MJR: I’ve been to Rome several times and have been fascinated by that church ever since I first saw it. I think I’ve been back three or four times. I knew one day I’d use it in a book, just never knew which book, until I started THE REINCARNATIONIST.
BRC: What are you working on now?
MJR: The next book in the series, THE MEMORIST, which involves the discovery of another memory tool.
BRC: Earlier we had commented indirectly about the variety of your fiction. Are there genres you would like to write in that you haven’t as yet?
MJR: When I was growing up, there were either good books or not such good books --- I didn’t know about genres. And honestly, that’s all I’ve ever tried to do: write good books. I think one of the problems right now for readers is how segmented books are and how many terrific books aren’t exposed to the full spectrum of readers because of the marketing that’s being done. For instance, what’s REBECCA by Daphne Du Maurier? Suspense? Romantic suspense? Mystery? General fiction? It gives me a headache, and I’m in the biz. I can’t imagine how crazy it must be for the readers who don’t realize how manipulated the system is.
But to specifically answer your question, there are stories I still want to write that I haven’t written, but genre isn’t something on my mind.
BRC: What do you like to read for pleasure? We also have heard that you are listening to a number of audiobooks. What can you share with readers about that experience?
MJR: I try to read widely. As you might guess from my answer to the genre question, it's not a question of genre as much as it is of quality. I do love psychological suspense --- DuMaurier, Ruth Rendell and Robert Goddard, to name a few. I also gravitate to fiction with intelligent, curious characters and stories that involve the arts/architecture/archaeology/history.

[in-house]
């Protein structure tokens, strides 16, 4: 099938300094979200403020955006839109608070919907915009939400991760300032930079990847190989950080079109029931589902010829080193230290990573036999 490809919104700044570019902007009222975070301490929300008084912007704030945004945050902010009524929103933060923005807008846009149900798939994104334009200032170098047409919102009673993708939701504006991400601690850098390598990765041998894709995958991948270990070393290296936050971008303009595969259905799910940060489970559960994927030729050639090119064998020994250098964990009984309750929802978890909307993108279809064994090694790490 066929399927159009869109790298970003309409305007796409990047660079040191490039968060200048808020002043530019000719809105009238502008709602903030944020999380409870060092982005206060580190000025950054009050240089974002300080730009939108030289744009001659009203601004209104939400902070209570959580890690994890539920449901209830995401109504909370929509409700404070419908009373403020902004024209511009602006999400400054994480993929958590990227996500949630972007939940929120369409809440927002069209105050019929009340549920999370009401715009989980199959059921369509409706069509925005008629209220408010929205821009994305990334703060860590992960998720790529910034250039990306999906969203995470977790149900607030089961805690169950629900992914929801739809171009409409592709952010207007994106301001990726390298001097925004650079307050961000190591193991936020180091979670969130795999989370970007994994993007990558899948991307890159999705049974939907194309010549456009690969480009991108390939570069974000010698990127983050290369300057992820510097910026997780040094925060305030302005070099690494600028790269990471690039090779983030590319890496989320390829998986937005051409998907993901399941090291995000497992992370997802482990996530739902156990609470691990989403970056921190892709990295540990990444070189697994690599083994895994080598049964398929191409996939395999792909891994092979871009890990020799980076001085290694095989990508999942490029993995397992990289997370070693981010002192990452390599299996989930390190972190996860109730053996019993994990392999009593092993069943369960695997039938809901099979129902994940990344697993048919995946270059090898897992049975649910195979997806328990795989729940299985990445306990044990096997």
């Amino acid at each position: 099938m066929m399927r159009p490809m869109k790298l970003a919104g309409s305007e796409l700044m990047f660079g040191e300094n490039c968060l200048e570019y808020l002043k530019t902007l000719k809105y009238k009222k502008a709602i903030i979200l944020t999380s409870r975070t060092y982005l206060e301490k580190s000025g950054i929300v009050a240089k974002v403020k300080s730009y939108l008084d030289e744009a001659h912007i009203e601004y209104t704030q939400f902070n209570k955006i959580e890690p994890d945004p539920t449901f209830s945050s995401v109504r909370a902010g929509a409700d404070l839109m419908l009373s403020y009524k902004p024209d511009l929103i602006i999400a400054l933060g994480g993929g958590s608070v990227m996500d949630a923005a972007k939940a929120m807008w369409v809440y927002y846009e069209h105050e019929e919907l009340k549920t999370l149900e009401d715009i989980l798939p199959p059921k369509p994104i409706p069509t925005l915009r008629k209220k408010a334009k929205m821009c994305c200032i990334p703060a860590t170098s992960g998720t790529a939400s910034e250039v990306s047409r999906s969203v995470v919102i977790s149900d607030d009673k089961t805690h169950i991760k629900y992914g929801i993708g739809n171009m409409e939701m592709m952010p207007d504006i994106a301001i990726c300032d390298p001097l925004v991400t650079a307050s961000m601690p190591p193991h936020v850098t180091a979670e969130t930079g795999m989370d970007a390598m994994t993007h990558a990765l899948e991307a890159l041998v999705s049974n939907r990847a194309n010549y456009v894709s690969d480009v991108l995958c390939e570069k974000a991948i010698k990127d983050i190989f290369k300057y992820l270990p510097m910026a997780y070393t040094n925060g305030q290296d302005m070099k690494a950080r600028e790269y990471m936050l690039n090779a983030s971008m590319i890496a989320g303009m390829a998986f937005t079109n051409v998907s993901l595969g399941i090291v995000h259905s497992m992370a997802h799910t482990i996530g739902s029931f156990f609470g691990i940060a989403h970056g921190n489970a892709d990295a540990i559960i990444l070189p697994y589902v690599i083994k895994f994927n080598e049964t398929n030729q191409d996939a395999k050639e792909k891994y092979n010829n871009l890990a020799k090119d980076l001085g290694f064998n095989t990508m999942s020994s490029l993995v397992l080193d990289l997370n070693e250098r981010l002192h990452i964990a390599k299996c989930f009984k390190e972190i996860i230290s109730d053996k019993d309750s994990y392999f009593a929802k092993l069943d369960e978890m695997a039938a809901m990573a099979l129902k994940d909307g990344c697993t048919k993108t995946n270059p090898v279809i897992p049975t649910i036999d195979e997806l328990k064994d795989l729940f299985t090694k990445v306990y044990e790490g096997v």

I was a reader way before I was a writer, and I used to read three or four books a week. When I started writing, I found that it affected my reading. I was reading as a writer too often, unable to just delight in the book the way I used to. I was missing what I loved so much. But then I discovered audiobooks. For the last 10 years, I’ve listened to about 50 books a year, and I’m a huge fan of the format. First, I can listen in places I could never read: walking the dog, on the elliptical machine, driving. And I can listen without being a writer. Somehow, because this involves listening, there’s a welcome disconnect for me between what I’m listening to and my own work.
BRC: You are involved in a number of projects that assist other authors in the publishing and marketing of their novels. How do you balance writing with these endeavors? How do you divide your work schedule on a typical day?
MJR: I have a company called AuthorBuzz.com, the first marketing service for authors. We also now work with a lot of publishers, too. I literally split my day --- I write for four or five hours, then work on the marketing for another four or five hours. I’ve tried to just write fiction, but I find that even if I have nothing else going on, I can’t work on a book more than five hours a day.
BRC: Lastly, Josh Ryder in THE REINCARNATIONIST performs a small magic trick involving a matchbook and a quarter. Is it a real trick? Do you know how to perform it, or are you limited to admiring it?
MJR: Both Josh and Malachai Samuels perform that trick, and no, I don’t know how to do it. When I was a kid, someone did it to me and I was obsessed with it for years. I hope that readers will find a lot of magic in the book: that it will make them wonder, and ultimately entertain them.